Description: Die Baba (The Baby)
signed twice 'M. Dumas' (on the reverse and again on the stretcher)
oil on canvas
51 1/8 x 43 1/2 in. (130 x 110.3 cm.)
Painted in 1985.
Artist or Maker: Marlene Dumas (B. 1953)
Exhibited: Eindhoven, Stedelijk Van Abbemuseum, Marlene Dumas: Miss Intrepreted, November-December 1987, p. 63 (illustrated in color).
London, Saatchi Gallery, The Triumph of Painting, Part I, January-July 2005, p. 58 (illustrated in color).
Provenance: Private Collection, Cape Town
Acquired from the above by the present owner
Notes: Marlene Dumas' paintings are a profound exploration of the human condition, of sexuality, birth and death, as well as psychological and philosophical themes. Critics and scholars alike have described the artist's painterly style as a type of 'intellectual expressionism' in the tradition of such European greats as Edvard Munch, Emil Nolde, and Francis Bacon. Born in South Africa in 1953, Dumas currently lives and works in the Netherlands and her work enjoys an established status in major art museums and galleries internationally.
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Dumas often takes her subjects from pictures found in magazine and film archives. Speaking about her source material, the artist aptly explains: "My people were all shot by the camera, framed before I painted them" (Ibid). In an oft-quoted remark, the artist proclaims: "I deal with second-hand images and first hand experiences" (Marlene Dumas, Sweet Nothings, ed. Mariska van den Berg, Marlene Dumas/Galerie Paul Andriesse/Uitgeverij De Balie, Amsterdam, 1998, p. 24). The scholar, Ulrich Loock expands on this idea, arguing that Dumas' practice is "painting in order to implement and undermine the photographic flatness of the world" (Ulrich Loock, "Malerie und Bedeutung (am Beispiel einiger Bilder)," in cat. Marlene Dumas, The Question of Humas Pink, Kunsthalle Bern, 1989, pp. 50). And the artist herself explains: "I paint after the photo--the distorted afterglow of chemical reproduction, filtered through my clumsy attempts toward natural perception, and the preservation of a dubious habit" (Marlene Dumas, Sweet Nothings, ed. Mariska van den Berg, Marlene Dumas/Galerie Paul Andriesse/Uitgeverij De Balie, Amsterdam, 1998, p. 24). Dumas' paintings are therefore significant minefields of contemporary contradiction: They are classical and cutting-edge, photographic and painterly, conservative and obscene.
Die Baba (The Baby), 1985, is an arresting image. At first sickly-sweet, the child's subversive expression becomes an alarming exhibition of defiance and free will. Bathed in ailing blue-yellow light, the presence of Dumas' baby is unnerving. The baby's opaque, dark eyes, fixed in a frontal gaze seem to reflect back a sad, painful view of modern motherhood. The baby's hair is tidy and his clothes are clean and cared for. But this baby appears to already exist on the far and disappointing side of maturity. Die Baba's ghostly tonalities seem to speak to the primacy of a death before innocence. Stare long enough and a demon stares back on an adult-scale.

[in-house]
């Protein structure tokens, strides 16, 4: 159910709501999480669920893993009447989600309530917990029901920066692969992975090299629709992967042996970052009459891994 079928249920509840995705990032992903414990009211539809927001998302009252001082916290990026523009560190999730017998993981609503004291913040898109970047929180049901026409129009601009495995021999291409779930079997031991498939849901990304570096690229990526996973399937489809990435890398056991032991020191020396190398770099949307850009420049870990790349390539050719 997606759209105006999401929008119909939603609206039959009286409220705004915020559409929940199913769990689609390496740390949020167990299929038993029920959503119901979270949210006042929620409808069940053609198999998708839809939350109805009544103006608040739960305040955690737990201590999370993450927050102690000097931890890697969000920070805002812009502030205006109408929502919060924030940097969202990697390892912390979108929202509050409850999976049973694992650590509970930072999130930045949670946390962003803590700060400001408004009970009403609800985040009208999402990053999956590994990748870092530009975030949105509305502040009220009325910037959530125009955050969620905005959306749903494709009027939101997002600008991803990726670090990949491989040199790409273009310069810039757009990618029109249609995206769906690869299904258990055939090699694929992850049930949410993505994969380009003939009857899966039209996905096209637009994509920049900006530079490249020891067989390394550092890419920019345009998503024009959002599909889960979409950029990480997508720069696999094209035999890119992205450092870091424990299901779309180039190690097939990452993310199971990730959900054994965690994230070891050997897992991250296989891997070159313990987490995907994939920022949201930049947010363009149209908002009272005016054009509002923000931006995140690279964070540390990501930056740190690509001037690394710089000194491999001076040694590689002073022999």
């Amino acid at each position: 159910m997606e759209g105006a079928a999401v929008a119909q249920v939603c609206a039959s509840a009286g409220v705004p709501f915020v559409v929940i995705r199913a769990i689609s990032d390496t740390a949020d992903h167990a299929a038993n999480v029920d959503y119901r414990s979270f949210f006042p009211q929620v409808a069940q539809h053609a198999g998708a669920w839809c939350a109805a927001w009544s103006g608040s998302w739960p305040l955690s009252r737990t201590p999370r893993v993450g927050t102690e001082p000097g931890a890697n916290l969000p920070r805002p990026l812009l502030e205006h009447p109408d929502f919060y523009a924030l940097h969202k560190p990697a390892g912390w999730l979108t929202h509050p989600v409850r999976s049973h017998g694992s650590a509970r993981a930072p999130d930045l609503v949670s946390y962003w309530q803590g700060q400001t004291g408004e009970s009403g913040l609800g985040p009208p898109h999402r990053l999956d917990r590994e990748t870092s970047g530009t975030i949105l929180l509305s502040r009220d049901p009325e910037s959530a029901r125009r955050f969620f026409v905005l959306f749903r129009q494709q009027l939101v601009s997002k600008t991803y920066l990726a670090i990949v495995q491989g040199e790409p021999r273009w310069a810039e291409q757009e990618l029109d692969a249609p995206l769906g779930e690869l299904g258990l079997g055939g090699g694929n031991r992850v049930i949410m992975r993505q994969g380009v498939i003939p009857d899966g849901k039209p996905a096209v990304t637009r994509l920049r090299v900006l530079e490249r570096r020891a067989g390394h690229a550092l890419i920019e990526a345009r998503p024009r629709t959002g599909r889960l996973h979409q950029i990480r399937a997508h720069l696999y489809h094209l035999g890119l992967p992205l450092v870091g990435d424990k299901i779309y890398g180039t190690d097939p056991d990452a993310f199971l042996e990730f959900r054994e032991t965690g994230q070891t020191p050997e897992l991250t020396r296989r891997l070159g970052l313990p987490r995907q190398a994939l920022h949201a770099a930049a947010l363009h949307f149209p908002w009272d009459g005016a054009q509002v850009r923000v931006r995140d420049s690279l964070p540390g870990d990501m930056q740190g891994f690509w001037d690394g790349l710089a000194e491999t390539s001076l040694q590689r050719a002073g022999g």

Dumas became a mother in 1989 and produced an extensive group of paintings and works on paper about babies and pregnancy. In this body of work, the artist explores the relationship between existence and its origins, both in terms of human life and of art. Dumas' portraits of babies highlight the monstrous, parasitic nature of human offspring. The artist has even been accused of visually 'misusing' images of babies. Dumas recounts a gallery talk in which someone interested in a series of small paintings of naked young girls asked her "'what is the age of the child'" to which the artist replied: "'it's not a child, it's a painting'" (Marlene Dumas in interview with Barbara Bloom, printed in Marlene Dumas, Dominic den Boogerd/Barbara Bloom/Mariuccia Caseeadio/Marlene Dumas, London, 1999, p. 21).
In Die Baba, the attention on the expression of features and the gaze of the eyes renders the portrait confrontational. The baby grows before our eyes, about to burst out of the picture frame. The subject's face is not only expanding beyond the confines of the canvas but is propelled into ours--a stranger holding us captive with his gaze. Critics have described Dumas depictions of babies as: 'children from Chernobyl' and the 'progeny of Nazi collaborators' (Dominic van Den Boogerd, "Hang-ups and Hangovers in the Work of Marlene Dumas," in Marlene Dumas, Dominic den Boogerd/Barbara Bloom/Mariuccia Caseeadio/Marlene Dumas, London, 1999, p. 57). Indeed, the features of Die Baba link it to those of a young Hitler, although the actual source is the artist's brother as a baby, as well as the artist's meanderings on history and memory. In fact, gazing at any baby picture can make one think of sweetness and innocence. Given the reference and similitude to one of history's most criminal players,Die Baba begs the question 'Are we born good and become evil, or can one be born evil?'
Die Baba featured prominently in Charles Saatchi's 2005 exhibition entitled "The Triumph of Painting." In its first installment, Saatchi chose six painters considered to be the most influential of their generation. Dumas' work was some of the most talked and written about in this exhibition "Triumph of Painting."
Saatchi's exhibition emerged in response to a period dominated by digital technology and photography, wherein video and installation art had been at the fore of both the museum and the critical public's attention. Indeed, Dumas' art is one of the best arguments for the continued relevance of the medium of painting and its ability to communicate social and political ideas.
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